Market Digest – Week Ending 8/29
Markets were calm heading into Labor Day Weekend. Stocks rose modestly, with the S&P 500 Index exceeding the 2,000 level for the first time. Generally positive economic news helped offset rising tensions in Ukraine. Ukraine said Russia has “invaded”, while the US and most of Europe struggled how to define Russian intervention. Russia itself denied playing any significant role. No matter how you describe it, a peaceful solution which leaves Ukrainian borders intact seems increasingly unlikely. Bond prices continued to rise, with the 30 year Treasury yield falling to 3%.
S&P 500: 2,003 (+0.8%)
FTSE All-World ex-US: (+0.6%)
US 10 Year Treasury Yield: 2.34% (-0.06%)
Gold: $1,287 (+0.5%)
USD/EUR: $1.314 (-0.8%)
- Tuesday – The S&P 500 index closed above 2000 for the first time.
- Tuesday – Amazon announced it will pay $970 million for Twitch, a website which hosts videos of people playing video games.
- Tuesday – The Case-Shiller 20 city home price index rose 8.1% from a year ago, below most expectations.
- Wednesday – The projected US Budget Deficit for the 12 months ending September 30th is $506 billion, roughly 2.9% of GDP.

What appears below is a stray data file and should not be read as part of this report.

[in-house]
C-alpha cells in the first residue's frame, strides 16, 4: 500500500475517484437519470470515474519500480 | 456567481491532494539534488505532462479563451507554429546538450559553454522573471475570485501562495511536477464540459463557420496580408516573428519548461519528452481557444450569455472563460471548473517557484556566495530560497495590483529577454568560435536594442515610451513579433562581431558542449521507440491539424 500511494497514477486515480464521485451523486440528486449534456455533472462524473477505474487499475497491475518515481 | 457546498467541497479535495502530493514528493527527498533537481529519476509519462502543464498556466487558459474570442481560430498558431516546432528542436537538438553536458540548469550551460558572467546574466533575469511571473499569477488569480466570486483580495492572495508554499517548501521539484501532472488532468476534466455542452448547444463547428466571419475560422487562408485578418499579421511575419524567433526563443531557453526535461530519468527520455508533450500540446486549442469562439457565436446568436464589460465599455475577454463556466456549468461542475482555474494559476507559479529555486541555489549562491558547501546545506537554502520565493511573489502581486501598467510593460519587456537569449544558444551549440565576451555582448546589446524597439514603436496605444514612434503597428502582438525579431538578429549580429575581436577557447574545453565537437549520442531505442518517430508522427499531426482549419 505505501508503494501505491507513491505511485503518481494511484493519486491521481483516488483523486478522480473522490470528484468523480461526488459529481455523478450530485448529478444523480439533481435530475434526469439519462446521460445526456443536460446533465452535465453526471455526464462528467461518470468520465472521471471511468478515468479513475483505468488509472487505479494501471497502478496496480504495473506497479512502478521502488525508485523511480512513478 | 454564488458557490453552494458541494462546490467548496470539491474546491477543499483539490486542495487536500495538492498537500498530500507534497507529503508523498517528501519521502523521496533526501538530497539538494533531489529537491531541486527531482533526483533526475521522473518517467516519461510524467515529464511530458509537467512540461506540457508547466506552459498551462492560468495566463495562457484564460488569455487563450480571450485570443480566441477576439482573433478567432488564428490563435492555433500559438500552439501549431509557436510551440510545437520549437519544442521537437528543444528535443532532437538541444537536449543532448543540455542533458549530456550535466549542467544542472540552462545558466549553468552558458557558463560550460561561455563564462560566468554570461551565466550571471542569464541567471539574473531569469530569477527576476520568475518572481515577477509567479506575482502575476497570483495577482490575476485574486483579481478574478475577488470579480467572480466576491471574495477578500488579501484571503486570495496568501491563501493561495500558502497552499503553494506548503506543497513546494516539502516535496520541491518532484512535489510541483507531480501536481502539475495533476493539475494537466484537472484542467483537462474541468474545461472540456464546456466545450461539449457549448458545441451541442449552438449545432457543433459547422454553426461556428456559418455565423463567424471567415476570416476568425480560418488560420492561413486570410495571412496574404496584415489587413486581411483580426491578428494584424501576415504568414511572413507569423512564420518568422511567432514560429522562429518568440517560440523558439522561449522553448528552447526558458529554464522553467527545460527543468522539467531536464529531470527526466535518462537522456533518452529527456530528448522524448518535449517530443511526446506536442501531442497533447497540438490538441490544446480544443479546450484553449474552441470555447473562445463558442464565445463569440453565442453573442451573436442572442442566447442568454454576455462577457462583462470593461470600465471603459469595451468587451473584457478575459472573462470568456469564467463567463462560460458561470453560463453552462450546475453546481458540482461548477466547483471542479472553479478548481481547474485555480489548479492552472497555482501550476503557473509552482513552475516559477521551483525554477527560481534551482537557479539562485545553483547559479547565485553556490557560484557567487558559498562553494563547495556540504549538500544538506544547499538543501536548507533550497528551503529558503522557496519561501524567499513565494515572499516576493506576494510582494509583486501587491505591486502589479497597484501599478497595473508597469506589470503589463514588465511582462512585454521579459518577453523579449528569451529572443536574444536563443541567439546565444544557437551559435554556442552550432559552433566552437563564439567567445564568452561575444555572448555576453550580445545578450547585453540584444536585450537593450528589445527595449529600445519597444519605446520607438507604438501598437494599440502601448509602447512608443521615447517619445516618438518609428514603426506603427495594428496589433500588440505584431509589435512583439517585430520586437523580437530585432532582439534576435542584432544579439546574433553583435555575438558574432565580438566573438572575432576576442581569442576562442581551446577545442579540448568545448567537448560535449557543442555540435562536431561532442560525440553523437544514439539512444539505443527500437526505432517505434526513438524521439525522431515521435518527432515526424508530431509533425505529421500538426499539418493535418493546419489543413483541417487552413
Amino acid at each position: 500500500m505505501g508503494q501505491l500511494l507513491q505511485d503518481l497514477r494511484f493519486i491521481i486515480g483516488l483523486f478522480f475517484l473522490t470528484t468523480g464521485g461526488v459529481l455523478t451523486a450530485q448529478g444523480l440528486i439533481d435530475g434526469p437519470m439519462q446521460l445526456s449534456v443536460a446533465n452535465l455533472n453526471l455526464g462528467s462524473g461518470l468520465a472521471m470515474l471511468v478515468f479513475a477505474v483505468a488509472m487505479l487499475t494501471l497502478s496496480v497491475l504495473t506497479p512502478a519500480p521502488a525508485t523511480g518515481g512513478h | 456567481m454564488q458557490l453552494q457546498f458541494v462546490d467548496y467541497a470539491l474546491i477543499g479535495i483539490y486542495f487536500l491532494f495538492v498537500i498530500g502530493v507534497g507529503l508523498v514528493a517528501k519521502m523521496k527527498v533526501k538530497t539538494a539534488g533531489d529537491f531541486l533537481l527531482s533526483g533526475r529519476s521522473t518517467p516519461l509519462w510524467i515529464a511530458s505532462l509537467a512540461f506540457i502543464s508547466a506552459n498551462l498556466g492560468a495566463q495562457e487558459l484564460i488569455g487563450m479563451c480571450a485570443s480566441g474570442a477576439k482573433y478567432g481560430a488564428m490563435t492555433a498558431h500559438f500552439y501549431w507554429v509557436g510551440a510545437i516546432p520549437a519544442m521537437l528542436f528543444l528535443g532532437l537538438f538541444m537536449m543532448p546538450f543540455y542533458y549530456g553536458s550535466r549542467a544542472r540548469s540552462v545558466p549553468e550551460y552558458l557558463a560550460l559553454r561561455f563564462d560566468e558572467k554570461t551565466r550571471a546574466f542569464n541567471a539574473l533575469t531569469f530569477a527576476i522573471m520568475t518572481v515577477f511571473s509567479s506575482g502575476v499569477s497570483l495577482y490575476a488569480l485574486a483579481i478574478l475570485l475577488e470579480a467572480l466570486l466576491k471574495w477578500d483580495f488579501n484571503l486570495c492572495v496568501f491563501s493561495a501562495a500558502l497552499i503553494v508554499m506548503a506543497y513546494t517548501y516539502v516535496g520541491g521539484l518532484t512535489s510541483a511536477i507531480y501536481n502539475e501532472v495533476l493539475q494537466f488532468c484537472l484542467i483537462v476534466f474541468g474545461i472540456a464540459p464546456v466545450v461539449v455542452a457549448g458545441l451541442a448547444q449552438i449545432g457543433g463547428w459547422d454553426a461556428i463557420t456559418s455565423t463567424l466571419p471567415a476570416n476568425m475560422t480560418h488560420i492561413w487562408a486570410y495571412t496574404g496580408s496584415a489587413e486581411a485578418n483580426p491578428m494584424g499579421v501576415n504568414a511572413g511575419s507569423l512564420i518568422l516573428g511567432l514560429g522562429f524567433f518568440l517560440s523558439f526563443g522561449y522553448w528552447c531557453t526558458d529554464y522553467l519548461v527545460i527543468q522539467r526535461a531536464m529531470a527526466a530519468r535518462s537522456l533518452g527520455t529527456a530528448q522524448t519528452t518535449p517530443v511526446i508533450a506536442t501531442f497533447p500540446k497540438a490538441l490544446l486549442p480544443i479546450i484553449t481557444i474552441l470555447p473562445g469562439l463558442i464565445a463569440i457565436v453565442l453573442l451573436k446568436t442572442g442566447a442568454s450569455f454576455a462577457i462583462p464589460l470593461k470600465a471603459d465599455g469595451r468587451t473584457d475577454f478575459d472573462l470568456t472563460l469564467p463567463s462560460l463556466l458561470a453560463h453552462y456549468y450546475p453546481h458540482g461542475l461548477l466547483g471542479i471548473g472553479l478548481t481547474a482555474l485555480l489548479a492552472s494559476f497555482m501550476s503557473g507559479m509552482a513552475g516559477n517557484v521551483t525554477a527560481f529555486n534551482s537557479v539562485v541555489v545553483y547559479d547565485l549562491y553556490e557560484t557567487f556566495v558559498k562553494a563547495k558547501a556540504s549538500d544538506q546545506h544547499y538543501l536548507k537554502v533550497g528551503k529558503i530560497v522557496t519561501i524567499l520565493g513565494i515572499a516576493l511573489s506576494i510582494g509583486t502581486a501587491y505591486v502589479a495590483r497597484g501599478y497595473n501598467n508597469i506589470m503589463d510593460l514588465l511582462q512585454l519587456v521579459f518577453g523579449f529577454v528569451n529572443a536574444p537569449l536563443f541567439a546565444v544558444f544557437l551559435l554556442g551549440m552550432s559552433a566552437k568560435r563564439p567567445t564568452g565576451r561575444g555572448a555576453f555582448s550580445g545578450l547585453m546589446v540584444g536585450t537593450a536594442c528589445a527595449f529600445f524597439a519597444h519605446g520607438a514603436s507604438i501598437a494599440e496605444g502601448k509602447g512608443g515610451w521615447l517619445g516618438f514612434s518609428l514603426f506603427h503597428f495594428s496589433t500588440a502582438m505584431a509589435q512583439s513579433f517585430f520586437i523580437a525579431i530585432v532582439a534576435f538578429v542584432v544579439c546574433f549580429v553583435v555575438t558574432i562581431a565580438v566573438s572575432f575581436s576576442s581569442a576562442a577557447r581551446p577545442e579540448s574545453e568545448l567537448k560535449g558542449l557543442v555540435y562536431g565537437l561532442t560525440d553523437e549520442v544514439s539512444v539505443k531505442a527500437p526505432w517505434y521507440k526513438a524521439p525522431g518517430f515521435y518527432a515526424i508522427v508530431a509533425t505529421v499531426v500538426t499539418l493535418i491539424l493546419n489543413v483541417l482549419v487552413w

- Thursday – Ukrainian officials said Russia invaded and seized a coastal town. Russia denied their troops were in Ukraine.
- Thursday – Abercrombie & Fitch announced it will remove its logo from most items amid a shift in teen preference away from displaying brand names.
- Thursday – Q2 US GDP growth was revised up to 4.2%.
- Friday – Consumer prices in the Eurozone grew just 0.3% in August, pressuring the ECB to step up stimulus measures.
- Friday – US private spending declined 0.1% in July from a month earlier, while income rose 0.2%.
The US stock market has seemingly decided it doesn’t care about Ukraine. The week began with hope for progress during a scheduled meeting between Russian President Putin and Ukrainian President Poroshenko. But after an initial handshake, the meeting failed to get off the ground and by Thursday Ukraine stated that Russia had invaded. Stocks rose anyway.
If Russia grabs a part of Ukraine, which looks increasingly likely, it will have a big impact on the global power structure and potentially send relations between Russia and the West back to Cold War status. There is nothing good about that possibility. But stocks did just fine in the Cold War, and there is no reason that couldn’t happen again. A Russian invasion of Eastern Ukraine would cause a knee-jerk reaction, but markets (especially US) seem to indicate it would be minor. Europe is somewhat more vulnerable because its own economy is on weaker footing. It trades more with Russia and is more reliant on Russian energy.
The situation with ISIS in Syria and Iraq is very concerning. The world is certainly a dangerous place, but this has been true for a very long time. Over longer periods, the perceived stability of freedom and capitalism greatly impact stock returns. But in the next one or five years, prices will probably be driven by earnings and how the aftermath of massive central bank stimulus plays out.